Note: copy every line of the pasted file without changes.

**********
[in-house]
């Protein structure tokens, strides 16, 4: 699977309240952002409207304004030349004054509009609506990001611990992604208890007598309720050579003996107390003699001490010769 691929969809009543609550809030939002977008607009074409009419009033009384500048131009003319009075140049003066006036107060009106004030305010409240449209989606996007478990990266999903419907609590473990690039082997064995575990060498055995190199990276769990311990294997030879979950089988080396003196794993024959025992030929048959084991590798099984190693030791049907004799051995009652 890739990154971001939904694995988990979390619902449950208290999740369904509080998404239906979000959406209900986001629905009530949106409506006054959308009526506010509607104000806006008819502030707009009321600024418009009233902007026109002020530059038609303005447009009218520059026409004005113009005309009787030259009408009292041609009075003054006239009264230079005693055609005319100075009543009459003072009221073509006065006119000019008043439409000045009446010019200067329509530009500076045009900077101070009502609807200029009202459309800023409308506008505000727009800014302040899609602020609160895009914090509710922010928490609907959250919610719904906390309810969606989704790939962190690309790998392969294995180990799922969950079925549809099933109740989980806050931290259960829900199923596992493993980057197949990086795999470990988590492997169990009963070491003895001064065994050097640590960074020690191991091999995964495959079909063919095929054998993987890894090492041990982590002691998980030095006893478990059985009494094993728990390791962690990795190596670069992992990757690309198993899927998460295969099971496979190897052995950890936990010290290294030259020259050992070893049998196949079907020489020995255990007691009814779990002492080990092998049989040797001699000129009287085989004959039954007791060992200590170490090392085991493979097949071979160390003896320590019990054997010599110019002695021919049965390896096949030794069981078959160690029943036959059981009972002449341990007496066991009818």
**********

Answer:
[in-house]
């Protein structure tokens, strides 16, 4: 699977309240952002409207304004030349004054509009609506990001611990992604208890007598309720050579003996107390003699001490010769 691929969809009543609550809030939002977008607009074409009419009033009384500048131009003319009075140049003066006036107060009106004030305010409240449209989606996007478990990266999903419907609590473990690039082997064995575990060498055995190199990276769990311990294997030879979950089988080396003196794993024959025992030929048959084991590798099984190693030791049907004799051995009652 890739990154971001939904694995988990979390619902449950208290999740369904509080998404239906979000959406209900986001629905009530949106409506006054959308009526506010509607104000806006008819502030707009009321600024418009009233902007026109002020530059038609303005447009009218520059026409004005113009005309009787030259009408009292041609009075003054006239009264230079005693055609005319100075009543009459003072009221073509006065006119000019008043439409000045009446010019200067329509530009500076045009900077101070009502609807200029009202459309800023409308506008505000727009800014302040899609602020609160895009914090509710922010928490609907959250919610719904906390309810969606989704790939962190690309790998392969294995180990799922969950079925549809099933109740989980806050931290259960829900199923596992493993980057197949990086795999470990988590492997169990009963070491003895001064065994050097640590960074020690191991091999995964495959079909063919095929054998993987890894090492041990982590002691998980030095006893478990059985009494094993728990390791962690990795190596670069992992990757690309198993899927998460295969099971496979190897052995950890936990010290290294030259020259050992070893049998196949079907020489020995255990007691009814779990002492080990092998049989040797001699000129009287085989004959039954007791060992200590170490090392085991493979097949071979160390003896320590019990054997010599110019002695021919049965390896096949030794069981078959160690029943036959059981009972002449341990007496066991009818």